• Availability of experienced research mentors (e.g., lack of local mentoring is one of the most often cited arguments against requiring all residents to participate in research [18])

 • Developing collaborative relationships of programmes without qualified faculty with programmes where expertise is available

 • Strong local department proponent for research;

 • Programme director support

Education

 • Create a culture of inquiry that should begin early in residency when research interest is greatest [19]

 • Integrate research discussions into all educational forums

 • Resident physicians should be well versed in the principles of scholarship. This will enable producing scientific knowledge, critically evaluate the medical literature, and provide better quality care to patients

 • Offer forum to present projects; the venue is often a local research day, but present at any level of professional meeting as an opportunity to network, build confidence, and stimulate continuing engagement in research since many regional, national, and international conferences include spots for resident research to be presented

Experience

 • The educational experience is the most relevant part of the project

 • Recommend research projects that do not require grant support

 • Simple study designs are preferable for educational purposes; studies requiring less time, less resources, and less money are more likely to be completed; the population should be one regularly encountered by the resident

 • Collaboration with other residents or faculty will lessen the workload, spread the educational experience, and increase the chances of completion

Time

 • Dedicated time for faculty is crucial, so that faculty members involved in research act as role models and mentors to generate an atmosphere conducive to scholarship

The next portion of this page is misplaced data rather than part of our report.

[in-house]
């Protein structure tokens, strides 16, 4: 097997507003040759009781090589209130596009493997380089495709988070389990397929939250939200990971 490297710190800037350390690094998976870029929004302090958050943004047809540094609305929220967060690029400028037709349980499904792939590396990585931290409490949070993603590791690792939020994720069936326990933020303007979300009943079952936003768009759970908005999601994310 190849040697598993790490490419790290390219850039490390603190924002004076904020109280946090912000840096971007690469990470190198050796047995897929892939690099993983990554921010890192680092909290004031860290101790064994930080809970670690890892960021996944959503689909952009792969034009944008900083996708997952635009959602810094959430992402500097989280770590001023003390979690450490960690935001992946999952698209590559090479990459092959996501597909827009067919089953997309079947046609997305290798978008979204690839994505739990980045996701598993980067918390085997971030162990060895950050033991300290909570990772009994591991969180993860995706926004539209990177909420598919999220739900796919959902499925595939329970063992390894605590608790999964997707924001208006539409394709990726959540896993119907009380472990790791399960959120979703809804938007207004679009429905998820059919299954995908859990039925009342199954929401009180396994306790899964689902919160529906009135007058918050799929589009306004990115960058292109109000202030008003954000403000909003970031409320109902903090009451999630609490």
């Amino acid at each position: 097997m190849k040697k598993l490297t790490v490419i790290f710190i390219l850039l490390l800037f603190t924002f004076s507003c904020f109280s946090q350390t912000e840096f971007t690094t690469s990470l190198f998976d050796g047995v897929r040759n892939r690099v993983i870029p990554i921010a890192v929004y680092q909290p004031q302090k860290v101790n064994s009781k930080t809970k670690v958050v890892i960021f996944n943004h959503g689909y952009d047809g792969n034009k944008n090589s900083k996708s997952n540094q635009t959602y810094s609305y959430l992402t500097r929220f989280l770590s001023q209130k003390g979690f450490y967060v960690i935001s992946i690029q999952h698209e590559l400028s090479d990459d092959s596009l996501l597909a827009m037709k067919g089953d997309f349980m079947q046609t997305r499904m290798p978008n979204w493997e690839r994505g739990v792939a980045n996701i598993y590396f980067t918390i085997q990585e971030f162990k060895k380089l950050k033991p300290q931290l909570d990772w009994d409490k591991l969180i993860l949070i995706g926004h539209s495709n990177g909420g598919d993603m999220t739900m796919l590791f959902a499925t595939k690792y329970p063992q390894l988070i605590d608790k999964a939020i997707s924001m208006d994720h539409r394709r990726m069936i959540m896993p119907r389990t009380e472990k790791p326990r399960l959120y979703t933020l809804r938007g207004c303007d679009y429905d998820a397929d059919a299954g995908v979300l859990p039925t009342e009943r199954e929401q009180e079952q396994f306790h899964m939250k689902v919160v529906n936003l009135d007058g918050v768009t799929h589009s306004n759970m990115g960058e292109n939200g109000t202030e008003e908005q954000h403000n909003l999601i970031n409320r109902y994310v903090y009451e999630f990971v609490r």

• Dedicated research time for residents has been deemed an indispensable factor in developing a productive resident research programme [20]

Support

 • Financial considerations are one of the most frequently cited barriers to implementing a research curriculum [20]

 • Statistical expertise, administrative assistance, editorial assistance, and technical support are important for the success of early career investigators

For faculty mentors, the effort can result in increased numbers of their own publications, and lead to future collaborations, which enhances the faculty members’ own academic competitiveness. However, protected mentoring time for faculty to support residents remains elusive. Sambunjak et al. [26] completed a comprehensive review of mentoring in academic medicine, and found that the evidence supporting the prioritization of mentoring in medical education is not strong, despite a widespread belief in its general intrinsic value. Notably, only 50 % of medical students and 20 % of faculty had an identified mentor. Mentors were recommended to focus on mentees’ personal development, career choice, and research productivity. Mentorship should be widely available through educational periods and beyond, well into career development. Levy et al. [27] summarized a major initiative in an academic medical centre department of Internal Medicine to simultaneously facilitate career development of faculty members and residents. An important element of this study was the specific reward and prioritization of mentorship of residents by faculty with a formal mentorship programme (including metrics for mentorship and rewards for successful mentoring). Participating faculty members were expected to make a 3-year commitment to the mentorship role. Subsequently, both ‘assigned’ and ‘unassigned’ mentoring increased.

Van Melle et al. [28] assessed the promotion policies of the 17 Canadian medical schools and found that only 9 specifically referenced educational scholarship in promotion actions, and that these 9 universities had a wide variation in how they assessed and rewarded educational scholarship. They suggested that more specific guidelines be developed for the structured assessment of educational scholarship. Simpson et al. [29] described in detail the development of an Educator’s Portfolio at Medical College of Wisconsin to centralize and quantify educational scholarship activities for faculty members. They discussed the various steps in adopting this including creating a guiding coalition, developing vision and strategy, generating short-term wins, and anchoring the novel approach in the local academic culture. LaMantia et al. [30] described the Council of Emergency Medicine Residency Directors (CORD) and their product, the Academy for Scholarship in Education in Emergency Medicine, to promote educational achievement in emergency medicine.